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I applaud your willingness to travel to the source even though it is expensive and time consuming. Sourcing tea is difficult, and a lot more complicated than answering the question about honesty, which is rarely the cause for the kind of quality control that you are describing. Rarely do farmers have the tea making skills to provide for a constant product from year to year, tea producers that get their tea from farmers do a much better job and making tea, but may put less attention to the packing and sending of the tea. Tea is much more complex than strawberries, tea changes from day to day during the processing and harvesting, and matching a customers expectations, with the every changing character of the tea during a season is not as easy as it may seem. The factors that determine the quality of tea that arrives at the buyers door are complex. It is perhaps as much a problem with the buyers lack of understanding as it is with a producers dishonesty that sits at the root of the problem. There is no short cut to sourcing that precludes spending time on the ground and understanding in detail the sources complicating problems that affect the tea that will be delivered to the buyer. These factors change from year to year, so I would suggest that you make it part of your yearly process and budget for it. At Seven Cups, we do which has provided with good quality control. We are also pretty sure that we must do it every year to maintain our standards. We find tea producers, unlike middlemen to be very honest, and the lack of honesty hasn’t ever been a problem for us, though as producers get to be more success, which is our hope for them, things get more complicated for them in managing their own process and inventory. The buyers that do most of the complaining about dishonesty are the ones that don’t do their work, and blame their sources for being dishonest.
Thanks Austin for the detailed response. You are right that there is another later in the value chain that Tealet may be leaving out in finding the highest quality teas. When I started Tealet my only goal was to connect producer to consumer. I found the easier to get this off the ground with transparency is to work directly with farms that are vertically integrating and producing their own tea. On our trip now I am sure we will connect more with tea producers that are not growers but focusing more on quality. As long as these producers can provide transparency on where their raw materials are sourced and how much they paid for them (we want to work with producers that are paying a fair price because we believe the sustainability of the industry depends on a strong livelihood for farmers). I’m sure we will learn so much on our trip. We may also learn that we have doing things wrong. This is why it is top priority for us to invest in this trip. We want to take accountability for our own honesty.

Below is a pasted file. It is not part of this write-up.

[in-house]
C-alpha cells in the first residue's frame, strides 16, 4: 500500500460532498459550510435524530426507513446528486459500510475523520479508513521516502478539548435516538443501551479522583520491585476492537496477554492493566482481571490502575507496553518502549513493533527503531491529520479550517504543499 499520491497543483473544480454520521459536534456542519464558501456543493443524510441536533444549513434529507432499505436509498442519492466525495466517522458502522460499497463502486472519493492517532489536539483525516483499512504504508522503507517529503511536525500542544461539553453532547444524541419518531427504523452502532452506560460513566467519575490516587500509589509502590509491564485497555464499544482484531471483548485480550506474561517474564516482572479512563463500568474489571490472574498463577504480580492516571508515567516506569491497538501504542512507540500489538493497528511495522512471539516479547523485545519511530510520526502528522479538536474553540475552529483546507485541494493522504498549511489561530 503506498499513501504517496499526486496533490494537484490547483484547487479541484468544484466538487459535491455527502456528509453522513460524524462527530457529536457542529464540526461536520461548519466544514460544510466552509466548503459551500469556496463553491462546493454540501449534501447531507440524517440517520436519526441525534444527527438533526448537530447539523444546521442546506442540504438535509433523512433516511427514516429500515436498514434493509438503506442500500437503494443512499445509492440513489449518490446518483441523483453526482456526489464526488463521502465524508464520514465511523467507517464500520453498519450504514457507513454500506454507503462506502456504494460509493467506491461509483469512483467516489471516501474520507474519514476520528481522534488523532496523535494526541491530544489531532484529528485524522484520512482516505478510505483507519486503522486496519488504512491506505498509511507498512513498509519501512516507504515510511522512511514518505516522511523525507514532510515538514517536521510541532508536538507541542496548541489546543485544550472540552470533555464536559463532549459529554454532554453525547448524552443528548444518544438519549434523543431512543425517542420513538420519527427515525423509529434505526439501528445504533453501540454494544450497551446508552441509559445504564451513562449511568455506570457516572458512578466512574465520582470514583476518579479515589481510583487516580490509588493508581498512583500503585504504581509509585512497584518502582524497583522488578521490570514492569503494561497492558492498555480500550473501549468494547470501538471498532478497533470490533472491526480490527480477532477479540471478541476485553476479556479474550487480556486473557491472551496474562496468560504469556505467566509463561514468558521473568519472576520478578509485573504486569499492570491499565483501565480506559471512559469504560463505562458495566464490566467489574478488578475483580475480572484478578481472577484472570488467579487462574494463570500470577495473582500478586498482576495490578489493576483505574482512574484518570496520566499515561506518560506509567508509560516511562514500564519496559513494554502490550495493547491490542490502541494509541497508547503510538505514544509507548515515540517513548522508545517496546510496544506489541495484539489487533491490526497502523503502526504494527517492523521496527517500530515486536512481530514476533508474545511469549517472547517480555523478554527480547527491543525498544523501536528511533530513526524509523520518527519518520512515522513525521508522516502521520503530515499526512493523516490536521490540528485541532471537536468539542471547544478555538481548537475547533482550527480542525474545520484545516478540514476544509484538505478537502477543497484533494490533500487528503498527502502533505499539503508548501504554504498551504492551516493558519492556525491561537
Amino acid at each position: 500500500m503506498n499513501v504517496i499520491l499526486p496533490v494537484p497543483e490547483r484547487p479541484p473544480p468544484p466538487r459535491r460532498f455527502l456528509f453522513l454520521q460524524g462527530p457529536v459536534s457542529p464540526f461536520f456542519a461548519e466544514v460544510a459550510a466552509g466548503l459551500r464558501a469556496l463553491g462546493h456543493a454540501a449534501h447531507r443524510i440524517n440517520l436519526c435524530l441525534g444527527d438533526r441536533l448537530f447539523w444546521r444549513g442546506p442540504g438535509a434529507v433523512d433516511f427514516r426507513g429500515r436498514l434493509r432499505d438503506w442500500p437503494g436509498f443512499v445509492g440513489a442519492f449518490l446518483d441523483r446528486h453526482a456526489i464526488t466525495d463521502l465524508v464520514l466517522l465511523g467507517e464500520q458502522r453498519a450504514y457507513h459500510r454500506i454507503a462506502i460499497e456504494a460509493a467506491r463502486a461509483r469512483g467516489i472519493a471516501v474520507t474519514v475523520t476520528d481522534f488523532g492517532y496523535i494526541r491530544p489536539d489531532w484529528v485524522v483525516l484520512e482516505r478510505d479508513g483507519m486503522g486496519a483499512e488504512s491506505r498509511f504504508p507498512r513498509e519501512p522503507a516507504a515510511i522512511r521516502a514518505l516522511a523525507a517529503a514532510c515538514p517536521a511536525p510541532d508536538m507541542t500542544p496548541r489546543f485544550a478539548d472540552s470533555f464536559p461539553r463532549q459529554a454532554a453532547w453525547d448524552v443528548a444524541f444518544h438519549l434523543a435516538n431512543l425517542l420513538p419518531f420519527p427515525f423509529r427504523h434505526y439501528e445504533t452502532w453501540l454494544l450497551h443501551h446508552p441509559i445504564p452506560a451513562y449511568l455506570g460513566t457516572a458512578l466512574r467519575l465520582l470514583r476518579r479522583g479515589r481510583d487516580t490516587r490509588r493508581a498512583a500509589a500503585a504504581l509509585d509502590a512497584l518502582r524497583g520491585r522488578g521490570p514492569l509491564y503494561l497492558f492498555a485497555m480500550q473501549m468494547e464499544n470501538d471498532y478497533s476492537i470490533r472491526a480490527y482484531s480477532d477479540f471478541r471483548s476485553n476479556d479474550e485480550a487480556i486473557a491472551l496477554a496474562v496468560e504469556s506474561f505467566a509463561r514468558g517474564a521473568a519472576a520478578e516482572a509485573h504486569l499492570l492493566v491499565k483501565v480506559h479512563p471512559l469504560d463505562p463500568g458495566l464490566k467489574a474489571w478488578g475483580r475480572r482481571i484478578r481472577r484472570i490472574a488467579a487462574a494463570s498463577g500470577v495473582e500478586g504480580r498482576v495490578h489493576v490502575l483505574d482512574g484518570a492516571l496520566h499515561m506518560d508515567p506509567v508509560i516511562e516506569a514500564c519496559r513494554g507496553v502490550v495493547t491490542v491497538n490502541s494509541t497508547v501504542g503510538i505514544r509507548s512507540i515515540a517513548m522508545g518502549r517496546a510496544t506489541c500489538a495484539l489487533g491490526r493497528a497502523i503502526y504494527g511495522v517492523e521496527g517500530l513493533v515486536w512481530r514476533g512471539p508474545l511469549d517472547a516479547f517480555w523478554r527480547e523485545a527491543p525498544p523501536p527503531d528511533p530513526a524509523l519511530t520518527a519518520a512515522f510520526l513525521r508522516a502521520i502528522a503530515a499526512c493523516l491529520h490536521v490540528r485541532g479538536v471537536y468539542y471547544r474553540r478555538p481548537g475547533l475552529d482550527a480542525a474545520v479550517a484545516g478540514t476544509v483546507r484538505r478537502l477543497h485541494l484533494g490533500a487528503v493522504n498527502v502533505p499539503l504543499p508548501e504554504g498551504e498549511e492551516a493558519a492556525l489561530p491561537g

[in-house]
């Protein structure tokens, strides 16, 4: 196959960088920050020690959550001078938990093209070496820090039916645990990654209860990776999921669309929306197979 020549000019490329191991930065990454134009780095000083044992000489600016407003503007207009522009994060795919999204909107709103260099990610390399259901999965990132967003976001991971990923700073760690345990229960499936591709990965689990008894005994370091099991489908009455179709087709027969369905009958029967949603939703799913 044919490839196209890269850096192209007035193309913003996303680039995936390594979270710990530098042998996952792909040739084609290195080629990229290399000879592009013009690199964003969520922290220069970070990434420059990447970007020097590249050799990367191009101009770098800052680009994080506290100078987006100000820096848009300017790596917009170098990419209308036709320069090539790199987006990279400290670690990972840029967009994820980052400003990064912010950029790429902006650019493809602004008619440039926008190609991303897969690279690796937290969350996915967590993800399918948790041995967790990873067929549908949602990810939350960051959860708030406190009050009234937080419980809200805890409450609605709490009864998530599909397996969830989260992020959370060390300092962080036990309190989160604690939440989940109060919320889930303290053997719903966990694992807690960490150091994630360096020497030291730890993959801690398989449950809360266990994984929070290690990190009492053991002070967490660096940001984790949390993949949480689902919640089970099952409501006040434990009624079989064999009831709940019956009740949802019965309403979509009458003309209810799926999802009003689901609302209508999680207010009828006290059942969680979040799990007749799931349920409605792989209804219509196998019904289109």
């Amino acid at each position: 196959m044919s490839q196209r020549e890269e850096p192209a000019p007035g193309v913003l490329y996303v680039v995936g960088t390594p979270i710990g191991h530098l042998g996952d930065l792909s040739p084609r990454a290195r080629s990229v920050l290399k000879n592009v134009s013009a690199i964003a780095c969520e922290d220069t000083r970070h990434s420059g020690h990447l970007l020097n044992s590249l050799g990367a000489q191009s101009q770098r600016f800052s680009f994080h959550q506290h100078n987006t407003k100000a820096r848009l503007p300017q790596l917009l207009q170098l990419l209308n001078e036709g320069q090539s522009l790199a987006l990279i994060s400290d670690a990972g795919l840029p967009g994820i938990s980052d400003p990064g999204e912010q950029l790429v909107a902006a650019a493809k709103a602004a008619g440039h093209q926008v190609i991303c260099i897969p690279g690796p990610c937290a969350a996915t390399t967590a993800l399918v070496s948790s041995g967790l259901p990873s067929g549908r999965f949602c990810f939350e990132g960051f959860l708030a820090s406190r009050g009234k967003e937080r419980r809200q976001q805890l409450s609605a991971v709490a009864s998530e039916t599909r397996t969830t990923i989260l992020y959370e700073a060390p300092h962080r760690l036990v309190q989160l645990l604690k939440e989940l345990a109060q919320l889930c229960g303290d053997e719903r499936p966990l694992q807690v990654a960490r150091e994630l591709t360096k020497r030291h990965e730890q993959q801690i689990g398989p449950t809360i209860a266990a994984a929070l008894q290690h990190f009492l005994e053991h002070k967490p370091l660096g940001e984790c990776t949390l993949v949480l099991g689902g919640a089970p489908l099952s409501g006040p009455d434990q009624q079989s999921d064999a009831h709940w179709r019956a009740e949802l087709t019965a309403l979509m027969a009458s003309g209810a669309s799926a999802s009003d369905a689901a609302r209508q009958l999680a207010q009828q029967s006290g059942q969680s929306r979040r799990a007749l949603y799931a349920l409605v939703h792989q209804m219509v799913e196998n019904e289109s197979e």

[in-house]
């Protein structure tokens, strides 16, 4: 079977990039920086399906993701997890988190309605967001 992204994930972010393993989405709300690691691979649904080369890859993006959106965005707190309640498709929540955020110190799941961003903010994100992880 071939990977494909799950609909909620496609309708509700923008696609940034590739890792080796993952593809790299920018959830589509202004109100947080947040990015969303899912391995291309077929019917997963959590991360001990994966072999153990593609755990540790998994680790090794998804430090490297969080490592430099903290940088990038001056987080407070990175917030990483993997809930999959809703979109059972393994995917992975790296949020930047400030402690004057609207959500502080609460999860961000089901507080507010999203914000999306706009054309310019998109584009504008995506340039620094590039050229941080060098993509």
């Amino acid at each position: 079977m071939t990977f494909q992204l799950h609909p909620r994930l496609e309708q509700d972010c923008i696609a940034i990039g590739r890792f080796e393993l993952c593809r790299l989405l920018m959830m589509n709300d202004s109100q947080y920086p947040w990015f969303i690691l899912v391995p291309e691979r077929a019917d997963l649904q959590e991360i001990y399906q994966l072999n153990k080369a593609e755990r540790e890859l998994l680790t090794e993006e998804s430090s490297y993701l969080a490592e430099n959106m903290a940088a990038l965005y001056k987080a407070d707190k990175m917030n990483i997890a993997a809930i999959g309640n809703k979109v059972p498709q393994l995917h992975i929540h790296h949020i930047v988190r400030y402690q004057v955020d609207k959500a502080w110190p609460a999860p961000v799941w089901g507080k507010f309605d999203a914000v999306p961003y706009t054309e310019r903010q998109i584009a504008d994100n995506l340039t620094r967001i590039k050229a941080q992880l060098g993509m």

Good for you for making the effort to require your tea partners to be honorable. It does affect each and every tea drinker in ways that one can’t even begin to imagine. But dishonesty is a universal problem, affecting all fields of interest and all parts of the globe. The art world, for example, is often under scrutiny for forgeries. As with tea, one must develop a relationship with a trusted dealer to insure the integrity of ones purchase. Thanks for throwing light onto the dark side of tea.
change is a word everyone is chanting these days and its the only way we can save the industry .. young entrepreneurs like you will be the change that we seek .. proud and happy to have people like you coming into the industry .. its a bold step and a big investment and i personally wish to congratulate you for all the hard work .. ! best of luck in all your ventures and please feel free to ask for any help or contribution from the indian team.. we will be willing to go all lengths to support and help you ! we welcome the change and hope more people get inspired by you and become the change like you ! :)
Elyse~ My point it that the honesty question is clouded by the complicated variables in sourcing. I’m not questioning your honesty at all. What I am saying is that too often tea buyers are pointing fingers at producers claiming that they have been cheated, when in reality the buyers have failed to do their homework. It is not to say that there is not a whole lot of cheating that is going on and that there are some producers that are less than honest, but the people that are getting cheated are that ones that don’t do their homework. This is not a problem that only exists in the tea industry, it is true everywhere, don’t do your due diligence and you are likely to get burned. It would be great if all tea buyers set as high standards for themselves as you are setting for yourself.